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The Responsible Party Government Model in House and Senate Elections


  • David R. Jones,

  • Monika L. McDermott

  • The order of the authors' names is not related to contribution. We would like to thank the anonymous reviewers for their helpful comments, Chase Harrison, Lyle Scruggs, Mike Alvarez, and Garrett Glasgow for their help and advice, and the Inter-University Consortium for Political and Social Research for access to these data. Any mistakes are the sole responsibility of the authors.

David R. Jones is Assistant Professor of Political Science, Baruch College, City University of New York, Box B 5-280, One Bernard Baruch Way, New York, NY 10010 ( Monika L. McDermott is Assistant Professor of Political Science, University of Connecticut, 341 Mansfield Road, U-1024, Storrs, CT 06269-1024 (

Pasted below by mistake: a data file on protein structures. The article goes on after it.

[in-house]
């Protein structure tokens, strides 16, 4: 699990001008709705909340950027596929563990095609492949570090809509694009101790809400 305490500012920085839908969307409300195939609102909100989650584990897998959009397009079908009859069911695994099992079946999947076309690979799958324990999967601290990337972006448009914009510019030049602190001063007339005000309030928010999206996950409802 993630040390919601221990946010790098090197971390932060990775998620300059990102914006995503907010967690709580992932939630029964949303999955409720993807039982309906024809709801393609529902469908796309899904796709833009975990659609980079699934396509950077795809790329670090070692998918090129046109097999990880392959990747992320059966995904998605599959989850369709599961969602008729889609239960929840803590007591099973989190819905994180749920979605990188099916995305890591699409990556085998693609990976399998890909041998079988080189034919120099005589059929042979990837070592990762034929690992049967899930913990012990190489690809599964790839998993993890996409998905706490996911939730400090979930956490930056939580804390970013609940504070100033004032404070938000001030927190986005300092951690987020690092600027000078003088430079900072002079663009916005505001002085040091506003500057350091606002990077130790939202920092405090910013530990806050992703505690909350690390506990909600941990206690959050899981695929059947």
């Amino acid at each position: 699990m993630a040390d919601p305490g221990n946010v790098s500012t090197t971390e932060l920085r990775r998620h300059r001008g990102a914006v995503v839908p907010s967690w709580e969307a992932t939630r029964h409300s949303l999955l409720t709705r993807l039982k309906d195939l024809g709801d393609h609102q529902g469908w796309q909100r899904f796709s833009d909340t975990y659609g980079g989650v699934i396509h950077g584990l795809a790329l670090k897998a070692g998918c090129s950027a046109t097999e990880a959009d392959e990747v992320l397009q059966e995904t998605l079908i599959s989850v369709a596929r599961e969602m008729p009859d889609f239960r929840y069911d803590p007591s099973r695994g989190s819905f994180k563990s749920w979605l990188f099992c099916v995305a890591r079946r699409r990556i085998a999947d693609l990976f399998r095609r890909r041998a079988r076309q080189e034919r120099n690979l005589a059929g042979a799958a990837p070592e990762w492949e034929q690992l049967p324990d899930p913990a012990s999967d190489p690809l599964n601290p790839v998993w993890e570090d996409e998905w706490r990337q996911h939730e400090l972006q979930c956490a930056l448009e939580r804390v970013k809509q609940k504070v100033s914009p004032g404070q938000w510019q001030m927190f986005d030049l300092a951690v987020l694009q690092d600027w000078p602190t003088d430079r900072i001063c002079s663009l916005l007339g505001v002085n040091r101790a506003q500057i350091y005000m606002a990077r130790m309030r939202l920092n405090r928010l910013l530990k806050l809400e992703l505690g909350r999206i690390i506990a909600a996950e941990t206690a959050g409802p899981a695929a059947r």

Responsible party government theory requires that voters hold parties electorally accountable for their performance in control of government. Existing literature suggests that voters do this only to a limited extent—holding the presidential party's candidates responsible for government performance on Election Day. While this method of voting may hold the executive accountable for his performance, it is not really an effective way to hold the party in control of Congress accountable for its performance. The method falls short particularly when Congress is controlled by a different party than the president, but also whenever a Congress controlled by the same party pursues policies different from the president's. Using surveys of voters leaving the polls in the 1990, 1994, and 1998 midterm congressional elections, this study tests whether voters' evaluations of Congress's job performance also affect their support for majority party candidates in House and Senate elections, during both unified and divided government.